Breast cancer is the most common cancer in women and the second most common cancer overall, there were over 2 million new cases in 2018
10 October 2018| Last updated on 11 October 2018
Many women are able to become pregnant after breast cancer treatment. However, some treatments can make it harder to get pregnant.
If you want to have children, some doctors advise breast cancer survivors to wait at least 2 years after all treatment has finished before trying to get pregnant. Keep in mind that this advice is not based on data from any clinical trials. And some breast cancers can come back after the 2-year mark, so every case is different.
Chemotherapy can cause infertility in women who haven’t been through the menopause (pre-menopausal). It can affect the functioning of the ovaries, reducing the number and/or quality of eggs.
Chemotherapy can also cause your periods to stop (amenorrhoea). This may be temporary or permanent.
In general, the younger you are when having treatment, and particularly if you’re under 35, the more likely it is that your periods will return. Women over 35 are more likely to lose their fertility after chemotherapy.
It’s possible to stop having periods temporarily during treatment and to start having them again later, months or occasionally even a few years after treatment has finished.
Even if your periods return after chemotherapy, the menopause is likely to happen sooner (up to 5–10 years earlier) than it would have done if you hadn’t had chemotherapy. This may mean you have a shorter time than normal to try to get pregnant.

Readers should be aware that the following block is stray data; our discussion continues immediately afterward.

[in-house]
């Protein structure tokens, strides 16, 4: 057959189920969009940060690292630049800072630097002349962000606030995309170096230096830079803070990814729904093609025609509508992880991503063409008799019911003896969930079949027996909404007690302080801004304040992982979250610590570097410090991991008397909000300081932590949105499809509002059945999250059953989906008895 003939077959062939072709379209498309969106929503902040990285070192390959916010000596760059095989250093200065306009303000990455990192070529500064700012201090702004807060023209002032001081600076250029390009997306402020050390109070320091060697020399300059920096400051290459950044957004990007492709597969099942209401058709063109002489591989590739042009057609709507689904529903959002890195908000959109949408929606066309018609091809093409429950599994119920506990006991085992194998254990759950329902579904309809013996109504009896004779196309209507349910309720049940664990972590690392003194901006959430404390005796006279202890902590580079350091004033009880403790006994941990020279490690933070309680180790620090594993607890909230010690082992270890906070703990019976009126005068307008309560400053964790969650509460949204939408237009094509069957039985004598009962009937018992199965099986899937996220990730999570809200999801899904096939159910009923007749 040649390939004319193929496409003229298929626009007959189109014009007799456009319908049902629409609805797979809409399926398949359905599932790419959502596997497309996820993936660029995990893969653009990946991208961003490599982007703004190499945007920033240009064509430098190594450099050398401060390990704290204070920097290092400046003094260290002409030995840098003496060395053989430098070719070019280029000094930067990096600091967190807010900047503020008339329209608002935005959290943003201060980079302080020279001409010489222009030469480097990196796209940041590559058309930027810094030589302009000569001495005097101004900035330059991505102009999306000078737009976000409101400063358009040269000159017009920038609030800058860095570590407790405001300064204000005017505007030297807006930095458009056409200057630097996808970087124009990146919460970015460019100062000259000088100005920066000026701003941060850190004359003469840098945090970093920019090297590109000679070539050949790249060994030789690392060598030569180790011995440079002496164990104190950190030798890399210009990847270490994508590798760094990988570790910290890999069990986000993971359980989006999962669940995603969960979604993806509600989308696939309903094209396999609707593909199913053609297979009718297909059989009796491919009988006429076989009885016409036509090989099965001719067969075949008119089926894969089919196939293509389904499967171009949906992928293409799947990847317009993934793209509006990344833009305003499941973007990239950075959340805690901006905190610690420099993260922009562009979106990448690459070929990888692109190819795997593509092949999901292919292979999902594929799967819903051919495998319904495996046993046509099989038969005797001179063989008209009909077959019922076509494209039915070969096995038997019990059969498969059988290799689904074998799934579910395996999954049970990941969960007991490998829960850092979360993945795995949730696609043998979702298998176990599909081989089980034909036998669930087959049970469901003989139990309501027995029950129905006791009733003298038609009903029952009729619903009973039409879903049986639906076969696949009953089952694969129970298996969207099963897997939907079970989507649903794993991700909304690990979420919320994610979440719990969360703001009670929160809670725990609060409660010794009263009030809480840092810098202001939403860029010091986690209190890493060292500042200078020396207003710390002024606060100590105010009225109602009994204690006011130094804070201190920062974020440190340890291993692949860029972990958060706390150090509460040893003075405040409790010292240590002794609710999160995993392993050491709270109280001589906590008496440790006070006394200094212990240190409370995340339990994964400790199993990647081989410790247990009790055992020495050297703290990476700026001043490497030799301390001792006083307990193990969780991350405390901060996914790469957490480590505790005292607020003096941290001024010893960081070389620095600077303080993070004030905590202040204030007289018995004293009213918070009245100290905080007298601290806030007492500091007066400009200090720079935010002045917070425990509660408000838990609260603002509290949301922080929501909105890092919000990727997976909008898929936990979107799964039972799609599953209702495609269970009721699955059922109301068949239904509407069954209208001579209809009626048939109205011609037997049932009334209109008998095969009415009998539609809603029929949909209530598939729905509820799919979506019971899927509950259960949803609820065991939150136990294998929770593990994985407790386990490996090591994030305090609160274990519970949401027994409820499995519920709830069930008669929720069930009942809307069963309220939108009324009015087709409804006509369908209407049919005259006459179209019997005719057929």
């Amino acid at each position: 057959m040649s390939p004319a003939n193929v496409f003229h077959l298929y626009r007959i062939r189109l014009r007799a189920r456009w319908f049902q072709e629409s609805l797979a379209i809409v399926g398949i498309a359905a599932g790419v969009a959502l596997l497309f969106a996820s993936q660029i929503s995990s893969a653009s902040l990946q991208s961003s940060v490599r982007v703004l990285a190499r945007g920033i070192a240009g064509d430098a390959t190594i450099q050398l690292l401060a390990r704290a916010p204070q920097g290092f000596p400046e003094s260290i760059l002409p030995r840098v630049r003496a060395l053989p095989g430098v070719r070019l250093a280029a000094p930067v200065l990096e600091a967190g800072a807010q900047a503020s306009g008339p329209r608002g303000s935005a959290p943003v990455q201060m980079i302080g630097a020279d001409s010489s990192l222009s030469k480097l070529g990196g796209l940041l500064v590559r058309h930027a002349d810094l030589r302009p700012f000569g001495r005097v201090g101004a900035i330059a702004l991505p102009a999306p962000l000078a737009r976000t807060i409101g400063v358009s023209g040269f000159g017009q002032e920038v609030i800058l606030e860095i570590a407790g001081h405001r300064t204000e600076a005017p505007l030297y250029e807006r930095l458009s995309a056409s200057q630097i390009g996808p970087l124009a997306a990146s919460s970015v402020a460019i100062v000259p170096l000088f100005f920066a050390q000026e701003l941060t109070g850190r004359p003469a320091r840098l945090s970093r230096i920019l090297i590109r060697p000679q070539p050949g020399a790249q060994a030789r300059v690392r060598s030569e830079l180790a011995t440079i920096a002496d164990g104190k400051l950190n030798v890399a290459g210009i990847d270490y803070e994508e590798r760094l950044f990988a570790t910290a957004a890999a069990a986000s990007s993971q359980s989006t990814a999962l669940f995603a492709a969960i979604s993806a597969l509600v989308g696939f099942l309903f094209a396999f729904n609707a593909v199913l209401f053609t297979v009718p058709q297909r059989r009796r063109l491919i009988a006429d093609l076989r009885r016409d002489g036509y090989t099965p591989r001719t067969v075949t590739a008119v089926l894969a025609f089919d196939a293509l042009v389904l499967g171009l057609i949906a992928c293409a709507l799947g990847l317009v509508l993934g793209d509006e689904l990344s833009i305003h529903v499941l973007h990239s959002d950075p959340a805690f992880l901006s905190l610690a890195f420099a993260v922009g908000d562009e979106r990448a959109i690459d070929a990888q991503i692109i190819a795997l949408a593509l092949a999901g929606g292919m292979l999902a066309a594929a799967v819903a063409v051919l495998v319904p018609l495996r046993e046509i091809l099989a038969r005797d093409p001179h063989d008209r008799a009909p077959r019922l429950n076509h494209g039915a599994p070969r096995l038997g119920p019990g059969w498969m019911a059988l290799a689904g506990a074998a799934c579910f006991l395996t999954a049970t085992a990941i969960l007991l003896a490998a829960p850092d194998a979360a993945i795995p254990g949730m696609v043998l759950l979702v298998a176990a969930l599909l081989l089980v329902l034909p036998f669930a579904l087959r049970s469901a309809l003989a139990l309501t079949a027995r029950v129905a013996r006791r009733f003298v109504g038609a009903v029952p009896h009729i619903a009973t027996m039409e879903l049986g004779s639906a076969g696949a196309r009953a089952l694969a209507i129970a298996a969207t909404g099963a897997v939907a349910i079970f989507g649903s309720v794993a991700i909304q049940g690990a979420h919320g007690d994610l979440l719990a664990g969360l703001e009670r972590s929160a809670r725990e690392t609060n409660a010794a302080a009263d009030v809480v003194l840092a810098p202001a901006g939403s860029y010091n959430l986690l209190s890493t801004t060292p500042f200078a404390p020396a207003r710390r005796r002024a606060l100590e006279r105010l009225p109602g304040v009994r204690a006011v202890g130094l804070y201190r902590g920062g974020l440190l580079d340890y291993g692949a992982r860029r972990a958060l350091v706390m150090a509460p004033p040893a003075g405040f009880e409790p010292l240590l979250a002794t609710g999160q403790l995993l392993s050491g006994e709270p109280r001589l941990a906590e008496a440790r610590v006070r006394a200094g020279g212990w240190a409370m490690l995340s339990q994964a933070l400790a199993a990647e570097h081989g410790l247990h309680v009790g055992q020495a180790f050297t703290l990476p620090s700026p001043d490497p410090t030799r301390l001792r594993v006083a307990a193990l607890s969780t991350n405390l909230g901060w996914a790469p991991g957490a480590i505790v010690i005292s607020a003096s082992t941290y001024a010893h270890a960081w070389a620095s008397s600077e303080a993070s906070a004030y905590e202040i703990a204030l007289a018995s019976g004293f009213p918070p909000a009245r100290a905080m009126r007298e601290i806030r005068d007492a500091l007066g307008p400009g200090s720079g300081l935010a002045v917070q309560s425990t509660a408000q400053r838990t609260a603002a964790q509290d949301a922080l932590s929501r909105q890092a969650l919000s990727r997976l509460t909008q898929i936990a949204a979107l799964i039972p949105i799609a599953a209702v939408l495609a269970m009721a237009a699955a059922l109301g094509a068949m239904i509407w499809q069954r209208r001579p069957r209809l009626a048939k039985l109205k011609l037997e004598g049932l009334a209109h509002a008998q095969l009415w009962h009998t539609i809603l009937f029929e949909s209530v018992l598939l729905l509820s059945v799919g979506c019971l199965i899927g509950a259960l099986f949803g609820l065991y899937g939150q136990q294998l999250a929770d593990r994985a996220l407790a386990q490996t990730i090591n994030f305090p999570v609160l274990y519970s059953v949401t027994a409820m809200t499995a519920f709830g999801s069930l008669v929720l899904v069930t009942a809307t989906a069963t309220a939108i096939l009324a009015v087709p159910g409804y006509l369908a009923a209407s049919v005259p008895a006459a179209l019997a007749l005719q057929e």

If your periods do return, it doesn’t necessarily mean your fertility has been unaffected, the likelihood of becoming infertile depends on the type of drugs used, the dose given, your age and your current fertility.
If you think you may want to have children one day, or just want to keep your options open, the best time to talk to your doctor about fertility is before you begin breast cancer treatment.
This way you will give you the option to preserve your fertility through eggs freezing in order to do IVF after completion of chemotherapy.
Egg Freezing offers you flexibility in delaying pregnancy for later in life and allows you to take control of your own biological clock.